Monday, 18 January 2010

General Bottling

*queue Hey Hey It's Saturday cheesy memories*

Hello! General Bottling here!

Okay, enough of that.

Over at BT's we've been talking about bottling stuff, and I though I'd copy down my notes on bottling stuff, the basic methods you can apply to anything you want to bottle, like jams, sauces, pickles, stewed fruit etc. I still find it disconcerting that it's called canning on the US. Bottles, people. Bottles.

In general, to bottle something:

1) the liquid must be boiling hot. If you've let something cool down, bring it back up to a boil for a few minutes.

2) the jars and lids must also be hot, to avoid explodifications. Hot liquid + cool jar can sometimes = bang. You can be mildly cheaty and do this straight out of the dishwasher. Or if they're already clean, microwave them (except the lids, put them in a bowl of boiling water). I tend to stick jars and lids on a tray in the oven on about 100C until you say OUCH when you touch them.

3) put your hot bottles onto a teatowel on the kitchen bench to help avoid other explodifications. Hot bottle + hard or cool surface may = bang.

4) leave about 1 - 1.5 cm for expanding/contracting at the top. Where the bottle becomes the neck is often a good guide.

5) ideally, wait until the liquid is no longer steaming, then put lids on. Too hot can mean too much condensation. If it's too cool, you may not get a good seal.

6) once filled, you can do one of three things:

A: Seal lids about quarter turn too loose (ie, not completely tight) and boil in a saucepan of water, making sure the water doesn't come right up to the neck. The boiling expands the bottle, causing a tight seal. You still need to check this seal and make sure it's tight. It usually is.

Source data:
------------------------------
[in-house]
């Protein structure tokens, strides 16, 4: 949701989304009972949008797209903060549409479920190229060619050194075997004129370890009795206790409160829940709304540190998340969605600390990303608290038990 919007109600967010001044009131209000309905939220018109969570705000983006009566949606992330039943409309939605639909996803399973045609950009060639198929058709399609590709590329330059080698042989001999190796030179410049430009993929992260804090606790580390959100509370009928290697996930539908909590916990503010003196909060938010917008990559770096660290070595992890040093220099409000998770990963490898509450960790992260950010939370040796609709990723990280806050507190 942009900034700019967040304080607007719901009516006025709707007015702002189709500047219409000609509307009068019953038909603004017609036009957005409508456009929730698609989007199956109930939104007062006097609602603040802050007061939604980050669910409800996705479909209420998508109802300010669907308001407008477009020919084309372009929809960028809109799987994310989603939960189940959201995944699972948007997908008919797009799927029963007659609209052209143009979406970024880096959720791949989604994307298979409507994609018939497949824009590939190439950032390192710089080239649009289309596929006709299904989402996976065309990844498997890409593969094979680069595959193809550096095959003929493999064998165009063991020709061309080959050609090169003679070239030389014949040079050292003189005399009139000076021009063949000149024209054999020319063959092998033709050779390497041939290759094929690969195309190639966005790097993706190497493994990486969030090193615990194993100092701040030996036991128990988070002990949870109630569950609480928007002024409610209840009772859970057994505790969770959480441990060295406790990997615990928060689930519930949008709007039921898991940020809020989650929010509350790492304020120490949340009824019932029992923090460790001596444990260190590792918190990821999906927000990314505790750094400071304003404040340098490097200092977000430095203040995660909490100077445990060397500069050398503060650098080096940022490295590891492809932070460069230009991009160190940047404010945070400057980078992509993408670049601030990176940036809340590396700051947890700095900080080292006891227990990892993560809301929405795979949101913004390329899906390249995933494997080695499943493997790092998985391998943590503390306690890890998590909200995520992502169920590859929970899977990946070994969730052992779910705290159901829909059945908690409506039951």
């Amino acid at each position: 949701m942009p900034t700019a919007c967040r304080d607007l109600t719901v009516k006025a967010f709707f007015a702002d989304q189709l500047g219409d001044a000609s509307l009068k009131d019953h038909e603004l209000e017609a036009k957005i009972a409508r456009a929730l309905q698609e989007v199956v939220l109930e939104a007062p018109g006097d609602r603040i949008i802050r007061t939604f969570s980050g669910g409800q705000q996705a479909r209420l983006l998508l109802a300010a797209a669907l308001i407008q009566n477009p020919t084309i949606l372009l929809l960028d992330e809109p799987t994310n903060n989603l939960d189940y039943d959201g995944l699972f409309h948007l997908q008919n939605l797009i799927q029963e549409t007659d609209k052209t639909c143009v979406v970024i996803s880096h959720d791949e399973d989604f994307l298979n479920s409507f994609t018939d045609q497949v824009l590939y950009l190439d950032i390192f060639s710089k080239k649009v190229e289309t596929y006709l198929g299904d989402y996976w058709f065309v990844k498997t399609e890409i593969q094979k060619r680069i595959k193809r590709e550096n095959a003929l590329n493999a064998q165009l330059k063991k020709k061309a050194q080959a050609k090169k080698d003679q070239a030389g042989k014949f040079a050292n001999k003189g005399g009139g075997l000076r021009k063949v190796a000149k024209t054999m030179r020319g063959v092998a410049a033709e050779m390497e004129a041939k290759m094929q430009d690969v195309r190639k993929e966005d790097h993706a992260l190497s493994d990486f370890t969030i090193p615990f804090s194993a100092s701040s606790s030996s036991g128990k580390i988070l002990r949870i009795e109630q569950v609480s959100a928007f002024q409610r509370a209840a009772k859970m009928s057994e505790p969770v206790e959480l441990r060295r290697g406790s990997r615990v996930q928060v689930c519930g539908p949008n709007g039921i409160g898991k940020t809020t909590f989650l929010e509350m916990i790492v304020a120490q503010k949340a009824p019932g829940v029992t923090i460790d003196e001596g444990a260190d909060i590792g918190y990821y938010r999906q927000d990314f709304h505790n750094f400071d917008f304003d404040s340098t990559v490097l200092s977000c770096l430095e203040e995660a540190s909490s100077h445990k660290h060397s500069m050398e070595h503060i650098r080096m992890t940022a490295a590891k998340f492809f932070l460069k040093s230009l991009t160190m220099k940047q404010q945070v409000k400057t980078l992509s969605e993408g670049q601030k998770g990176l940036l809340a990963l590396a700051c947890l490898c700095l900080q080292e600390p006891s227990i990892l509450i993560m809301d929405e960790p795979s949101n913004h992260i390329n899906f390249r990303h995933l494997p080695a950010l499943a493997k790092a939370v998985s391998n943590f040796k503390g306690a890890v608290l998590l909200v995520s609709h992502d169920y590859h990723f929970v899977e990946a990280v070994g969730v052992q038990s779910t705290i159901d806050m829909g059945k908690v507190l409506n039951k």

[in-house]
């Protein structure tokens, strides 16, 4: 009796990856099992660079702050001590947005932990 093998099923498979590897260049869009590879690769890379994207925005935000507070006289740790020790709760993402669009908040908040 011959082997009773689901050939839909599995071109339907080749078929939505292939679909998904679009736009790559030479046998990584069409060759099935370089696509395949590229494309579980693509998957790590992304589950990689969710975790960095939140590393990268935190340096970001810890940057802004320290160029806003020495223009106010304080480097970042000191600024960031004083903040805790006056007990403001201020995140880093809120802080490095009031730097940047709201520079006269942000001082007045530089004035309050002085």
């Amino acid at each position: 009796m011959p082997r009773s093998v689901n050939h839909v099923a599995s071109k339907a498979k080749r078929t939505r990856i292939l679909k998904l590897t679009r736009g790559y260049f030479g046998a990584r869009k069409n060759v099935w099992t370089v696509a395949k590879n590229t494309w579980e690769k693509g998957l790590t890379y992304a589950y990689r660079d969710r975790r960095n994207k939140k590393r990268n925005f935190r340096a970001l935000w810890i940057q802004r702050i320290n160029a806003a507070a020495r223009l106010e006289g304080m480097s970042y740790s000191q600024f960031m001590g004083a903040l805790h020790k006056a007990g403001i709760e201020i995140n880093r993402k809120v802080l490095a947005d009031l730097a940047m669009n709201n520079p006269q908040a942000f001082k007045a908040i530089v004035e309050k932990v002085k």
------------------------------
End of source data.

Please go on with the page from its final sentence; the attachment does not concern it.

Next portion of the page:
B: Seal lids completely (as tightly as you can by hand) and turn upside down to cool. Turning upside down helps to create a vacuum against the lid as it cools, thus making the seal tight.

C: Be a slack tart and just seal tightly. I like to think this isn't completely slack, because if I turn jam upside down it would set like that and then be messy-looking when I turn it back upright. I do it for sloppy things though.

7) Rest the bottles on a teatowel until room temperature (see explodifications, bottles thereof).

8) In theory, pop-tops should pop down. If they haven't, and they pop down when you press them, it's worked. I usually have a few which go SNAP and it's very satisfying ;-) If they don't, it's still probably worked but you might like to store them in the fridge just in case. So far I haven't had any problems.

9) I've used some jars with plastic screw lids (like the Vegemite jars) for things that either aren't going to be kept for very long, or are going to be kept in the fridge. So far, so good.

Got any other tips to add?

Note: As exciting as it sounds, I haven't had any exploderating bottles experiences, nor do I want to. I'll leave that to Dr Nik to explore ;-)

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